Thursday, April 10, 2008


Of course I'm still going to write about the rest of the wedding, but someone has promised to put up more photos and I plan to use some of them in telling my recap in all its gory detail. So instead, I'm going to do a little book reviewing and discuss the weather and all the other stuff that's going on since we got back from Denver.

So, there.

First, I finished The Year of Living Biblically. It was great! A fantastic read, very funny and poignant in a few places. I read many parts to Dan out loud because I found them so amusing. And it also really made me think about what it means to have faith in a book written so long ago, for a culture that is long gone, and how modern-day people attempt to translate such esoteric rules into actions that make sense now. It also made me think about how glad I am that I don't feel any pressure to live my life according to how someone else (deity or no) tells me I should. Recently, some people I know who were culturally Jewish decided to really explore their faith and have become Orthodox - she covers her hair, they keep completely kosher, they follow the Sabbath, and for them it has become something very important. They really enjoy following all the Orthodox rules; it gives meaning and structure to their lives. As in The Year of Living Biblically, it makes them feel good to have a set of rules to follow, and they do the things without knowing WHY they are important to do, but they trust that God has His reasons and so they do them. That's great for them, and I'm happy they have found something that fulfills them. And I'm happy that I don't feel the need to follow any proscribed rules myself.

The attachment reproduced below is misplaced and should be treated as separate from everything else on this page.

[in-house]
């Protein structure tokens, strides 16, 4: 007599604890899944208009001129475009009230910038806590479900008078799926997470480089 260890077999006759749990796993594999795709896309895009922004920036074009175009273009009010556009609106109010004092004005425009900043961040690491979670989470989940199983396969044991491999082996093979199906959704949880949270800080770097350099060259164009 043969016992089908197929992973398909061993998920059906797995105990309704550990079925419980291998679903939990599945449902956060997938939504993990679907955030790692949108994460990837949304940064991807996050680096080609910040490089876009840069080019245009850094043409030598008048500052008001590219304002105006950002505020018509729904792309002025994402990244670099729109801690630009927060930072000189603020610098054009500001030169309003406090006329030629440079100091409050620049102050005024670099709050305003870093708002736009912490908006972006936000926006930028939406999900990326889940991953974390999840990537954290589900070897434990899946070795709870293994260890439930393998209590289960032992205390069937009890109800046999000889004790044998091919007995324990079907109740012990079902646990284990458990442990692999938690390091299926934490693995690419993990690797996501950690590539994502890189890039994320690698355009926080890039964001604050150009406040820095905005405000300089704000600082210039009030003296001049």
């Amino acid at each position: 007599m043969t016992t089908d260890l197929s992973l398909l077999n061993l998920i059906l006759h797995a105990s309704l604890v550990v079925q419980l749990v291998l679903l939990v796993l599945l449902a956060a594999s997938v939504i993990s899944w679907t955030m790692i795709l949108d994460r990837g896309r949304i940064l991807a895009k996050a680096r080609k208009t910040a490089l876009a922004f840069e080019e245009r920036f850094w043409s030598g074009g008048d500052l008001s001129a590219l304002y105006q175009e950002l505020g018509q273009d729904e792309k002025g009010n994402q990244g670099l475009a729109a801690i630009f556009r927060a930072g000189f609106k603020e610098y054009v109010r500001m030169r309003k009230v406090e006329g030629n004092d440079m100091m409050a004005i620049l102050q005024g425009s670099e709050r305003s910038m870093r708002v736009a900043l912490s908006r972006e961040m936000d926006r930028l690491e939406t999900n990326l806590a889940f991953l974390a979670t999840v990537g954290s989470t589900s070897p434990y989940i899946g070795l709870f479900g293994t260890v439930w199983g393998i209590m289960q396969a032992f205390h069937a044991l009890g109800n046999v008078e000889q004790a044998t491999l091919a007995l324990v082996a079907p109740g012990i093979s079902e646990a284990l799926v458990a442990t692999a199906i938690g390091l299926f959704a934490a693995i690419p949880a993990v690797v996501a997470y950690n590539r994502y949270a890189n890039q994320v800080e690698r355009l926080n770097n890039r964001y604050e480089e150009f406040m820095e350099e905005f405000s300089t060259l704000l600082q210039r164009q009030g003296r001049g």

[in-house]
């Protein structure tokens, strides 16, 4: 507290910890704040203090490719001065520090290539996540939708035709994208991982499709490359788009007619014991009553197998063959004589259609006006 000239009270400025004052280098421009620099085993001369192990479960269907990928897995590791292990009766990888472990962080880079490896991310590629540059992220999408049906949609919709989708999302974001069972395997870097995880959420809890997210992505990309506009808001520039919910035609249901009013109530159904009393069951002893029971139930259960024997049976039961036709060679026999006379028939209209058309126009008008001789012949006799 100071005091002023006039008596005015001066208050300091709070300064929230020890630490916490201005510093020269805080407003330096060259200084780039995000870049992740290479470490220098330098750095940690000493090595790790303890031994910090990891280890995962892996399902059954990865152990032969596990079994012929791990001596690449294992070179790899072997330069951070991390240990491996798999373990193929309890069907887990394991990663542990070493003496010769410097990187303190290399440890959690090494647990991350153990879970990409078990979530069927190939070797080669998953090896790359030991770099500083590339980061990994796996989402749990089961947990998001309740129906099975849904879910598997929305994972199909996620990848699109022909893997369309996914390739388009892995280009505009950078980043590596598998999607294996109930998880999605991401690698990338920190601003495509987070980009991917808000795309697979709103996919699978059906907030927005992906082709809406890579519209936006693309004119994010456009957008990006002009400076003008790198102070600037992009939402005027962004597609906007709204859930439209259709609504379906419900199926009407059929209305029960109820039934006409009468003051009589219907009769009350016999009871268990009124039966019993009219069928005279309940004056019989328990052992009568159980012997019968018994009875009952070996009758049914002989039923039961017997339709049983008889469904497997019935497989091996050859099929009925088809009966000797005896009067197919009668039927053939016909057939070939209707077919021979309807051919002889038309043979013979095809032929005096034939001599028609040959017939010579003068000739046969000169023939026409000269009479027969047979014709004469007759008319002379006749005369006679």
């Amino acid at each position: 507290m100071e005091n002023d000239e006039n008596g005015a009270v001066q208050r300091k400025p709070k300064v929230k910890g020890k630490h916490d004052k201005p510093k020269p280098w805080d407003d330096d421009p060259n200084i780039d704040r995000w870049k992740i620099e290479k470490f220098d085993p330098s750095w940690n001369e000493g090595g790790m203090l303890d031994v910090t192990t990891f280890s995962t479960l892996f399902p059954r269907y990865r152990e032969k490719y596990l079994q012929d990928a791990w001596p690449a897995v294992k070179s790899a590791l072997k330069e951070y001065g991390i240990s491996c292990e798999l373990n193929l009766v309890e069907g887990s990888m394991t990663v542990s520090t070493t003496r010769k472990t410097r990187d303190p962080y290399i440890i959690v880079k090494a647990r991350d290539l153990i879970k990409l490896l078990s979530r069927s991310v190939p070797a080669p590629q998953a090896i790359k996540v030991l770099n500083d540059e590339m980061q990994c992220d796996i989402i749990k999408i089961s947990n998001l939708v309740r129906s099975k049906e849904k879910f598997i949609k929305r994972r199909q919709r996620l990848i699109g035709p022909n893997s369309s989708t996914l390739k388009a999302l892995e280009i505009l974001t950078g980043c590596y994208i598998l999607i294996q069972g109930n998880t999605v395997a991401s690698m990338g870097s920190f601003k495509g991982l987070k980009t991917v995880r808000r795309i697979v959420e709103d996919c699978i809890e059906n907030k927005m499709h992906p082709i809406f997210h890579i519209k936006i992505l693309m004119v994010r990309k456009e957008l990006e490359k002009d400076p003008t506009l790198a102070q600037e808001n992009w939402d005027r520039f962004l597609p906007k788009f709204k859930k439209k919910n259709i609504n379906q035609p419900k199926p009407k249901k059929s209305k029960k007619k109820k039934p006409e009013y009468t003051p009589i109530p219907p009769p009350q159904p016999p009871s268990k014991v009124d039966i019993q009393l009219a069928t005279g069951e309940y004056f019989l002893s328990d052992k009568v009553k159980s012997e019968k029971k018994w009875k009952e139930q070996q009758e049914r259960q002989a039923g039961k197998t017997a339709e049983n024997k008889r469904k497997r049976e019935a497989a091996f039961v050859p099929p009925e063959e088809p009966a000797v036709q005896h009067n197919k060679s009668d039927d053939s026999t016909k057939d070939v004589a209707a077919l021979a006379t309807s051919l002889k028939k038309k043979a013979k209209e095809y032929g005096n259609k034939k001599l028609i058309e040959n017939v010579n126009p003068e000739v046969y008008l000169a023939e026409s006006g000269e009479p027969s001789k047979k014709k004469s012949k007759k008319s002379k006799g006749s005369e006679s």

I'm really glad I read the book and that the author took his time to do a lot of research, experience a lot of what it means to be Orthodox Jewish and/or Fundamentalist Christian, and write his experiences. I highly recommend it.

I'm about halfway finished with Under the Banner of Heaven, the bestseller from a few years ago about Fundamentalist LDS people (and also about the origins of the Mormon church in general). I borrowed it from Monkey while we were in LA last week and started reading it right away, because I've wanted to read it for quite some time. While I find it fascinating, it also tends to give me bad dreams about scary religious people so I've stopped reading it before bed (which is when I do most of my reading for fun). I expect to finish it, perhaps this weekend. So far it's about what I expected in terms of the story told in the book (a true one) and the exploration of the origin of the Latter-Day Saints, Joseph Smith and Brigham Young, and how and why the polygamy bit became a part of the deal. It's really quite interesting, and I can see why the one-husband-many-wives thing might appeal to the men, but what I still haven't figured out is how they've convinced all the wimmenfolk to go along with it for so long. The modern-day FLDS women (and their children, for different reasons) don't seem to have things so good. Girls are married off at really young ages, often to men significantly older, and they don't have any choice in the matter. Boys are, more often than not, kicked out of the compounds and communities when they get older because the older men don't want the competition for women, so they end up in unfamiliar places with no money, job skills, or education. "Lost boys," they are called. It sucks for everyone.